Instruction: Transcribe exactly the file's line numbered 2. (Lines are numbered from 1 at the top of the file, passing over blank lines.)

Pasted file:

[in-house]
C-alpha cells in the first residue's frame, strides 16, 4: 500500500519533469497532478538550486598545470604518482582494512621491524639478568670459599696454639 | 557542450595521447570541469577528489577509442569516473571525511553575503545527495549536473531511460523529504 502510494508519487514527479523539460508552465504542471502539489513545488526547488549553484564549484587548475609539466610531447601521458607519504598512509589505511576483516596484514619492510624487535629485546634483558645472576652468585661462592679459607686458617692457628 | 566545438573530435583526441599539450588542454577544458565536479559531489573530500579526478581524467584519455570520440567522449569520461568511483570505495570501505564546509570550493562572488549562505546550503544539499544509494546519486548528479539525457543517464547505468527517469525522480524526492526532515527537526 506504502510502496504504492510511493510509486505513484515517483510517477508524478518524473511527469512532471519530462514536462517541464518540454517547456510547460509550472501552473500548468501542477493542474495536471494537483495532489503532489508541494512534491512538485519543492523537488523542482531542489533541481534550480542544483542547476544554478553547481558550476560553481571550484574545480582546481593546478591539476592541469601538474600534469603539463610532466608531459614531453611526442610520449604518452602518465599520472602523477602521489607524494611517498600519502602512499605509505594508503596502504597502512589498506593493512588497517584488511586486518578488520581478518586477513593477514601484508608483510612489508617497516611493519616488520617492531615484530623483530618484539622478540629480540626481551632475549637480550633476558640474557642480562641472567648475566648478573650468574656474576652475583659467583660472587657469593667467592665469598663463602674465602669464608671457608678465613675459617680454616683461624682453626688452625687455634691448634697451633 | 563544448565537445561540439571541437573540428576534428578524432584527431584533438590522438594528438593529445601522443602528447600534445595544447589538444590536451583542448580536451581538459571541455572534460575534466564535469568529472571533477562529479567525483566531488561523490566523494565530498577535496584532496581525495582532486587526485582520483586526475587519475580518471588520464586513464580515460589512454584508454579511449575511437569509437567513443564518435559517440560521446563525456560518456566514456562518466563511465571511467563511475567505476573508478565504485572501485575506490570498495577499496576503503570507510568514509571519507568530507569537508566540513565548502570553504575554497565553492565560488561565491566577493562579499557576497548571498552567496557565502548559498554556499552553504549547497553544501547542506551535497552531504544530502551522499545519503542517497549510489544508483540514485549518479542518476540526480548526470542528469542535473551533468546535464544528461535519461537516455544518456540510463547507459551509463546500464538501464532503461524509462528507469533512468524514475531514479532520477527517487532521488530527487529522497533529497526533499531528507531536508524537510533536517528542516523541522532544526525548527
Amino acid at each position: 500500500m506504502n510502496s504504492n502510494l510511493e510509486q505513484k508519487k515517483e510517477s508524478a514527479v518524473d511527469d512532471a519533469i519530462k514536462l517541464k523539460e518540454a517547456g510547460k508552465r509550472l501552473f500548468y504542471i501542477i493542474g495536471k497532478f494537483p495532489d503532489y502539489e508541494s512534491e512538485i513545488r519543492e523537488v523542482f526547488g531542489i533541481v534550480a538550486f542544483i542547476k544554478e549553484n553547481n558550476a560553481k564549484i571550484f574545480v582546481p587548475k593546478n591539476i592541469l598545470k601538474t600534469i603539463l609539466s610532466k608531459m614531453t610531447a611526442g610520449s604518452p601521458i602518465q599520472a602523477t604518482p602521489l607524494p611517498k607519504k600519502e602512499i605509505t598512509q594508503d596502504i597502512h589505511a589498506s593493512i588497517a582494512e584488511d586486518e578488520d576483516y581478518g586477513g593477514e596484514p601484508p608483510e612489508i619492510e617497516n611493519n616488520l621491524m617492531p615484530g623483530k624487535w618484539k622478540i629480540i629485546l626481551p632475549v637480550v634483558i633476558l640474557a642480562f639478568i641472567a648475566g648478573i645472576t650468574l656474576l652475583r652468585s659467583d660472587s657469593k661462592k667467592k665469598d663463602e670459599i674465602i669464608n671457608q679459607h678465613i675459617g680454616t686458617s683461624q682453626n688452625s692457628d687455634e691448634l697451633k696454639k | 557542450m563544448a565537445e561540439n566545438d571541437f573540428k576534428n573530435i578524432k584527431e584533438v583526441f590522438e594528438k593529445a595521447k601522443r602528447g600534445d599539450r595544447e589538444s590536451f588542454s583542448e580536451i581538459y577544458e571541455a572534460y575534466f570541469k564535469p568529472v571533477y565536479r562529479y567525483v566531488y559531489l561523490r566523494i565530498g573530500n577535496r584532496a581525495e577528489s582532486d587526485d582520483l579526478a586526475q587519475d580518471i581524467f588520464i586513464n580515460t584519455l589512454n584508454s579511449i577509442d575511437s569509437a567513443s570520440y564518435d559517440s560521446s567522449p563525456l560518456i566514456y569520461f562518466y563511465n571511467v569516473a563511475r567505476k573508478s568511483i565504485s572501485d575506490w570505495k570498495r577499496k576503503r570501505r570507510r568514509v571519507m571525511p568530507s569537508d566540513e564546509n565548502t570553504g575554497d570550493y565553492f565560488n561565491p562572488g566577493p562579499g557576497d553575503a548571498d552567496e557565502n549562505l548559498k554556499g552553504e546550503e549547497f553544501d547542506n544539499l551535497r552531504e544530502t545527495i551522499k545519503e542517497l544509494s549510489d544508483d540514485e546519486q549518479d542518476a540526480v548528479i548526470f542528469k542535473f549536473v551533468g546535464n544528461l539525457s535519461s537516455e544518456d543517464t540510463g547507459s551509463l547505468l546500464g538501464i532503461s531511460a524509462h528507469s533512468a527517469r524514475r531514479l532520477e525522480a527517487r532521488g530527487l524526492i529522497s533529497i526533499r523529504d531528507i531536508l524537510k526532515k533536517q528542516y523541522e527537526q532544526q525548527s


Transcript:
C-alpha cells in the first residue's frame, strides 16, 4: 500500500519533469497532478538550486598545470604518482582494512621491524639478568670459599696454639 | 557542450595521447570541469577528489577509442569516473571525511553575503545527495549536473531511460523529504 502510494508519487514527479523539460508552465504542471502539489513545488526547488549553484564549484587548475609539466610531447601521458607519504598512509589505511576483516596484514619492510624487535629485546634483558645472576652468585661462592679459607686458617692457628 | 566545438573530435583526441599539450588542454577544458565536479559531489573530500579526478581524467584519455570520440567522449569520461568511483570505495570501505564546509570550493562572488549562505546550503544539499544509494546519486548528479539525457543517464547505468527517469525522480524526492526532515527537526 506504502510502496504504492510511493510509486505513484515517483510517477508524478518524473511527469512532471519530462514536462517541464518540454517547456510547460509550472501552473500548468501542477493542474495536471494537483495532489503532489508541494512534491512538485519543492523537488523542482531542489533541481534550480542544483542547476544554478553547481558550476560553481571550484574545480582546481593546478591539476592541469601538474600534469603539463610532466608531459614531453611526442610520449604518452602518465599520472602523477602521489607524494611517498600519502602512499605509505594508503596502504597502512589498506593493512588497517584488511586486518578488520581478518586477513593477514601484508608483510612489508617497516611493519616488520617492531615484530623483530618484539622478540629480540626481551632475549637480550633476558640474557642480562641472567648475566648478573650468574656474576652475583659467583660472587657469593667467592665469598663463602674465602669464608671457608678465613675459617680454616683461624682453626688452625687455634691448634697451633 | 563544448565537445561540439571541437573540428576534428578524432584527431584533438590522438594528438593529445601522443602528447600534445595544447589538444590536451583542448580536451581538459571541455572534460575534466564535469568529472571533477562529479567525483566531488561523490566523494565530498577535496584532496581525495582532486587526485582520483586526475587519475580518471588520464586513464580515460589512454584508454579511449575511437569509437567513443564518435559517440560521446563525456560518456566514456562518466563511465571511467563511475567505476573508478565504485572501485575506490570498495577499496576503503570507510568514509571519507568530507569537508566540513565548502570553504575554497565553492565560488561565491566577493562579499557576497548571498552567496557565502548559498554556499552553504549547497553544501547542506551535497552531504544530502551522499545519503542517497549510489544508483540514485549518479542518476540526480548526470542528469542535473551533468546535464544528461535519461537516455544518456540510463547507459551509463546500464538501464532503461524509462528507469533512468524514475531514479532520477527517487532521488530527487529522497533529497526533499531528507531536508524537510533536517528542516523541522532544526525548527